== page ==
May we all hold a portable garden in our hearts to soothe us when we feel the sting of defeat. And remember, a single defeat does not have to be a final defeat.

 

Month One

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Tomorrow marks the end of my first month in Laos. The past thirty days have raced by faster than the motorbikes on Lane Xang road. Tomorrow I’ll make my first “visa run” over the Friendship Bridge to Thailand. I’m an expat. I do visa runs. It still doesn’t feel real.

I’ve had good and bad days. As expected, I’ve had to adjust to a brand new way of living.  I’ve had to learn to turn off the part of my brain that’s geared toward NOT using plastic bottles of water. I cringe as the pile of bottles grows quickly over the days and is sent out with the garbage. Instead, I’m becoming only thankful to be able to buy and drink water that won’t make me sick.

I’m learning that just because I saw it at the store yesterday, doesn’t mean it will be there when they run out of it. Next time I’m buying every single one (I’m talking to you Hummus). It’s also a lesson in the simplicity of fewer options. Having only one or maybe two of something to choose from really takes the frustration out of it.  The errand of buying mustard, for example, was simply finding regular mustard and purchasing it. The finding becomes the hard part, not the choosing.  As a Libra and a middle child, I appreciate fewer decisions in my day.

Hot water isn’t to be taken for granted. We don’t have hot water in the kitchen and it often quits in the bathroom. I’m lucky to be able to get it fixed rather quickly and I’m thankful to have it every single time it’s working!  With the heat, humidity and dirty streets I’m happy to have that shower twice a day sometimes.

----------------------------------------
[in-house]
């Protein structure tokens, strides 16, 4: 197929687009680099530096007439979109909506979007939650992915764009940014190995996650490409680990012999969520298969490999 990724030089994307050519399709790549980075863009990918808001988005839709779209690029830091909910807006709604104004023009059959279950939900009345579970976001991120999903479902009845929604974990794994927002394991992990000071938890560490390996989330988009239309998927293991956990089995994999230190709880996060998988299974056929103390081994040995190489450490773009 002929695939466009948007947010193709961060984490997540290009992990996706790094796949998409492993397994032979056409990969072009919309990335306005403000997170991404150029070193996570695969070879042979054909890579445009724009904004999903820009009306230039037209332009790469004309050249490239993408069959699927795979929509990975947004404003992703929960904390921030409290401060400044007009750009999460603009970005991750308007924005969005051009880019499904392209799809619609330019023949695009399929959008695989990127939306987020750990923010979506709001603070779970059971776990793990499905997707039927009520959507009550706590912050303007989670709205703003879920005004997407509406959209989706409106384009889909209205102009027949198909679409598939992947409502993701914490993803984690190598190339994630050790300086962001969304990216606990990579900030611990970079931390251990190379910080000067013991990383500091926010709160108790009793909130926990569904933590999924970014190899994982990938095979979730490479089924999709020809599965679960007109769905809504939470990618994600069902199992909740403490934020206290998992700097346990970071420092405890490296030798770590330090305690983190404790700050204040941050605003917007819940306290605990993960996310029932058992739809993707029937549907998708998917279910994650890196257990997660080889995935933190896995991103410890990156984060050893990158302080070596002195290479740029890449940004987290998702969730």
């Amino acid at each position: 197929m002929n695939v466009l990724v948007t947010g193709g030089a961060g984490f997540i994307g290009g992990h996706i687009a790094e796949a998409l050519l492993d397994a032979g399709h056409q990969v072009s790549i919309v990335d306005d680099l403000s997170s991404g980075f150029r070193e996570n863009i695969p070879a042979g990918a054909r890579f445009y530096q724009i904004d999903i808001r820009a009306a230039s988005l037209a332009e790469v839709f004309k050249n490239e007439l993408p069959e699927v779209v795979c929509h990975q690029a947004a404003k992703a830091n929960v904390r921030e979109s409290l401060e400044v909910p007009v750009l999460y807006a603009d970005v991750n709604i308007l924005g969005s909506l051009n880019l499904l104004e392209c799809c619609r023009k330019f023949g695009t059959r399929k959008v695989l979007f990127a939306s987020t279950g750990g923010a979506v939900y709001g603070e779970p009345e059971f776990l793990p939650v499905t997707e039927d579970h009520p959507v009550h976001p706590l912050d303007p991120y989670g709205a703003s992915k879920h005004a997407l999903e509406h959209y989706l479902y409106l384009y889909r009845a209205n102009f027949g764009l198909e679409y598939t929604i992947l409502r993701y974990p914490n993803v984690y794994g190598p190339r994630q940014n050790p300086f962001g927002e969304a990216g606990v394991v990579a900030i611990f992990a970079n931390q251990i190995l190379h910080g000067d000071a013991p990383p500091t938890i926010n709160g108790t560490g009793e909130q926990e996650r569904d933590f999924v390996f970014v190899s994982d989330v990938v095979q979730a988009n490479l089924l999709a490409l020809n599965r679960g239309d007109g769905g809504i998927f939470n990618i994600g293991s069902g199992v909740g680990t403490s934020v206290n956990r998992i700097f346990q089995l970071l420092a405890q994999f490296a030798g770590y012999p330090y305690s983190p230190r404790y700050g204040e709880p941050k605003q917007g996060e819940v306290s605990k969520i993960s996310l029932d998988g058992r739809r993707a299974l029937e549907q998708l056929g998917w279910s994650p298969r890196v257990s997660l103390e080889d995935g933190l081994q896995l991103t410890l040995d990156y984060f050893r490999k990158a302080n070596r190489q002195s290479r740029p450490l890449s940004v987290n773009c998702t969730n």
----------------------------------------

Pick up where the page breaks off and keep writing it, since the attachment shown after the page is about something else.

Using less of products is becoming even more of a habit for me in Vientiane. I brought my toiletries and other supplies with me as I wasn’t sure what would be available once here. Now that I see my future options, I’ve taken to using minuscule amounts of shampoo, conditioner, shaving cream and lotion. I use only what I really need or less. Using less is such an important lesson, I’m more than happy to practice.

These are only a few of the lessons I’ve learned this month as a foreigner freshly landed in Southeast Asia.  I’m certainly about to learn even more in the weeks and months to come.

March holds new adventures already. I’ll be starting language classes and Rob has his first block off time when we’ll be traveling over to Thailand!  (‘block off’ is pilot talk for time off)(pilots like to use fancy words for everything).

Thanks to everyone checking in and cheering me on. I feel so supported and there are days where your presence in my adventure makes it all easier.